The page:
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Missouri House moves on ethics bills

From the Kansas City Star

A Missouri House committee approved four ethics reform measures Monday, the first day committees could hold public hearings on legislation for the year.

The bills dealt with a myriad of topics, from increasing how often lawmakers file personal financial disclosure forms to implementing a one-session cooling off period for lawmakers before they can become lobbyists after leaving office.

Rep. Jay Barnes, a Jefferson City Republican and chairman of the House Government Oversight and Accountability Committee, said he expects at least three more bills to clear his committee next week.

The bills were passed in the “quickest time we possibly could do so,” Barnes said. “No ethics bill has ever been voted out of committee this early.”

House Speaker Todd Richardson, a Poplar Bluff Republican, vowed on the legislative session’s first day to make ethics reform the first topic the House tackles this year. With the committee vote today, it appears that promise will be fulfilled.

Meanwhile in the Senate, that chamber’s Rules, Joint Rules, Resolutions and Ethics Committee on Tuesday will hold a public hearing on a bill that, among other provisions, enacts a two-year cooling off period before lawmakers can become lobbyists.

The renewed emphasis on ethics reform comes after a year marked by political scandal in Missouri highlighted by the resignation of former House Speaker John Diehl and state Sen. Paul LeVota following revelations about their behavior towards interns.

Rep. Gina Mitten, a St. Louis Democrat, voted in favor of each of the House ethics bills Monday. However, she expressed concerns about some items that were not included.

For instance, legislation that prohibits elected officials from serving as paid political consultants does not include staff.

The Star reported last month that numerous senior staff members in both the House and Senate moonlight as paid political consultants on the side.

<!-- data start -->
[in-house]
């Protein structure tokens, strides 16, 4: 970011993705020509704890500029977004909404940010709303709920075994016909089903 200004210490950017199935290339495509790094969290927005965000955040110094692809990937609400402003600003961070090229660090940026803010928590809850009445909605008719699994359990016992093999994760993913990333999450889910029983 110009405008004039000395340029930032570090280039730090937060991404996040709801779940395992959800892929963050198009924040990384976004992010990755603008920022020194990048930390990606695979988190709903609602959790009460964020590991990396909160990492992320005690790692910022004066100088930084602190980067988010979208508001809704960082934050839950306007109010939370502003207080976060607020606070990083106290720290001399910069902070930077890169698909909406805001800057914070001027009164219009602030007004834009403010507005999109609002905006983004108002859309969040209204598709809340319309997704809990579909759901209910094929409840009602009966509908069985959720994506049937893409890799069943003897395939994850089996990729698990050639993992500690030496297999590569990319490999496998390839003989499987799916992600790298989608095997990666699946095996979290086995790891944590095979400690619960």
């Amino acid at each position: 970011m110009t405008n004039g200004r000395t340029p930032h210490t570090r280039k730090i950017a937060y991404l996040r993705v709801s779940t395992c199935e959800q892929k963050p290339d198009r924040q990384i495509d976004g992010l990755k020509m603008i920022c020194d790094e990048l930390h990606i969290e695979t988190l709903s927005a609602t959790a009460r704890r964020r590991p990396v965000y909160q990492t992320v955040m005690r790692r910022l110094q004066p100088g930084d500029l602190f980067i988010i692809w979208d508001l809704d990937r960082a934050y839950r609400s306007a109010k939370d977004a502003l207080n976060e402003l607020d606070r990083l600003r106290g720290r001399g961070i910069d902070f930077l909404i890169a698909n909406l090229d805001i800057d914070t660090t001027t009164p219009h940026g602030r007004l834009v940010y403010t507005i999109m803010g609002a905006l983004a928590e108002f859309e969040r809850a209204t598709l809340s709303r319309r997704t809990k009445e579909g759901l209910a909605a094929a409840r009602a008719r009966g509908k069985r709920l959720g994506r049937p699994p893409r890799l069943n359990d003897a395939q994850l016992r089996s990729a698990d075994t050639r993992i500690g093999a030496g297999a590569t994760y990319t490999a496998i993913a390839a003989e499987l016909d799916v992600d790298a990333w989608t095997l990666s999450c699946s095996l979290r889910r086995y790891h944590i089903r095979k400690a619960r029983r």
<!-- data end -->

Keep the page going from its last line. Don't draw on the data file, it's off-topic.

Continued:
A handful of staffers in the Senate have even formed private companies to handle their consulting clients, making it difficult, and in some cases impossible, for the public to connect campaign money to the staffer in question.

One staffer in particular, who served nearly seven years as Senate Appropriations ChairmanKurt Schaefer’s chief of staff, earned more than $500,000 working for various campaigns, including a political action committee funded by the Missouri Association of Realtors.

“There are staffers who wield a whole lot of power in this building,” Mitten said, noting that under current law most staff doesn’t have to file the same personal financial disclosures that their legislative bosses do. “There’s not transparency, so why are we ignoring that?”

Barnes said he could support increased disclosure for staff, but political work is “without a doubt political speech” and therefore can’t be limited.

“States can regulate the conduct of elected officials to a far greater degree than the conduct of anyone else, including public employees,” Barnes said, adding that each individual legislator can decide whether to prohibit their employees from taking side jobs.

Barnes also poured cold water on Democratic calls for reinstating campaign contribution limits, saying he wouldn’t commit to even holding a vote on the issue.



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